“Loss of ‘my American colonies’ was a major theme in King George’s delirium, (and) he sometimes imagined that he was still ruler of them. Tiriel boasts, when he is no longer in command of anything: “I am Tiriel King of the west.” His wife is described as “once the Queen of all the western plains.” And the eldest son speaks in the manner of an American rebel: “Were we not slaves till we rebell’d?. Who cares for Tiriel’s curse? His blessing was a cruel curse; his curse may be a blessing.” (That was at the beginning of the book (“Tiriel”)
“Again the reversal described in (the poem) “America” ,the hurling back on himself of the madness with which the King sought to plague the nations, is suggested in the return upon his own head of the curse with which Tiriel had “enslavd the sons of Zazel” ” – (his sons). “Tiriel’s madness is less emphasized than his blindness, but his behavior as a blind man is much like that of the mad King Lear.” (which somebody mentioned the other day after classes. Tiriel’s rhetoric and some of the situations – What is it? “How sharp like to a” (Editorial note – “how sharper than a”) “serpent’s tooth” (“How sharper than a serpent’s tooth it is to have a thankless child,” – or “a rebellious child”.
AG: Thankless. Well, I mean “rebellious” here in “Tiriel” and “thankless” in “King Lear”.
“King George did not go blind during his 1788 illness, but at times his eyes were, as the Queen said, “nothing but black currant jelly,” and he nearly burned her with his candle. Tiriel’s queen dies. Queen Charlotte did not, but during his madness George rejected her, insisting that all marriages had been annulled (probably recollecting the breakdown of the Marriage Act of 1781), and professing a violent attachment for the Lady of the Queen’s Bedchamber. The loud eroticism of the mad King was indeed the curse returned upon the curser, for not only had George recently signed a royal proclamation against Vice and Immorality, but the immediate cause of his illness was the fact that three of his sons had joined in a flagrant rebellion against the moral code, making public demonstrations of inebriety, flaunting their association with court prostitutes, and opening their own gambling club. Tiriel’s sons rebel against their father’s cruel law and bring “tears & cares” to their mother, and the king curses them as “Serpents not sons.” He calls himself “poor blind Tiriel,” but his curses issue from a “hypocrite that sometimes roars a dreadful lion….”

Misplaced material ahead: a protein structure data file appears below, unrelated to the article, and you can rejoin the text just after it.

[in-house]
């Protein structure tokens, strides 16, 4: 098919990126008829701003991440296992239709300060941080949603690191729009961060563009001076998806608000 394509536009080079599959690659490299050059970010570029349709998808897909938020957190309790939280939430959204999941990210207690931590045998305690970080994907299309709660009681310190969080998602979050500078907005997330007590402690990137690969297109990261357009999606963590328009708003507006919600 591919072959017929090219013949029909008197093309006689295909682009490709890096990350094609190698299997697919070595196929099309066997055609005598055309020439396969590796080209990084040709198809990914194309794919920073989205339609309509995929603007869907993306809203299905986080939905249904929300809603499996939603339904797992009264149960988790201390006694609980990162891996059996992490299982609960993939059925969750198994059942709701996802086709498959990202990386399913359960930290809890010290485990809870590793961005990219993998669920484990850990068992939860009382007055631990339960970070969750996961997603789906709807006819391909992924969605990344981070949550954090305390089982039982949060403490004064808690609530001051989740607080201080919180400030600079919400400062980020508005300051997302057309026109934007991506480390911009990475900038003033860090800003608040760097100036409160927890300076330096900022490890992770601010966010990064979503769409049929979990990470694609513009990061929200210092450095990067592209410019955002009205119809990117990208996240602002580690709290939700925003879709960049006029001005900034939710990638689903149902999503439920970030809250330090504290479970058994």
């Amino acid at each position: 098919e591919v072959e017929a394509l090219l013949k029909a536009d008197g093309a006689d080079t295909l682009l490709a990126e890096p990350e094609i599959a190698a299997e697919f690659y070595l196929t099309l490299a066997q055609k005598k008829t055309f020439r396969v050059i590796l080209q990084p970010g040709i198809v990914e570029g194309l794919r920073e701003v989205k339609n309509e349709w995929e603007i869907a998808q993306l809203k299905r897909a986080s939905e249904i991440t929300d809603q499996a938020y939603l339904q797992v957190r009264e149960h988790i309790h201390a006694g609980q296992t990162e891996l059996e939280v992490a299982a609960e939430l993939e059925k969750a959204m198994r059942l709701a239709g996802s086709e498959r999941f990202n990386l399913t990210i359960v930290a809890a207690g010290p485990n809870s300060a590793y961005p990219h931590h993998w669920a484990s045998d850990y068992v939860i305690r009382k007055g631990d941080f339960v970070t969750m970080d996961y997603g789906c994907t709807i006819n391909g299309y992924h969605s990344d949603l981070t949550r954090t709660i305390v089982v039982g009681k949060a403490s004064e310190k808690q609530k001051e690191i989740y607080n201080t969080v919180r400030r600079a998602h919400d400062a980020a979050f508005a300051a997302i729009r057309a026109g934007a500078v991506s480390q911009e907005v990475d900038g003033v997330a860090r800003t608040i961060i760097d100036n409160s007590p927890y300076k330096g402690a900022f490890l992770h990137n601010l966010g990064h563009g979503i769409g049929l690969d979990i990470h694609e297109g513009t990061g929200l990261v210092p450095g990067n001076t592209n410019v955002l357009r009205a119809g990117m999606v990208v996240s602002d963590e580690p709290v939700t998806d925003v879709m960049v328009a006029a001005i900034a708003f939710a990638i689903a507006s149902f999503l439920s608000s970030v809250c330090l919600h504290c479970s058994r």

“King George was hysterical in the presence of his daughters, screamed when he saw and could not reach them, and was calm only with his ‘beloved youngest child, Amelia, then only five.’ On his return to Windsor Castle after a levee, which the King held despite his illness, ‘he saw his four youngest daughters waiting to receive him and was so overcome that he had an hysteric fit. His children, and his attendants were all struck with the alteration in his looks; and he said to … one of his equerries … “I return to you a poor old man, weak in body and mind.”‘ On the return of ‘poor blind Tiriel,’ the cry was great in Tiriel’s palace. His five daughters ran and caught him by the garments weeping with cries of bitter woe.”
to be continued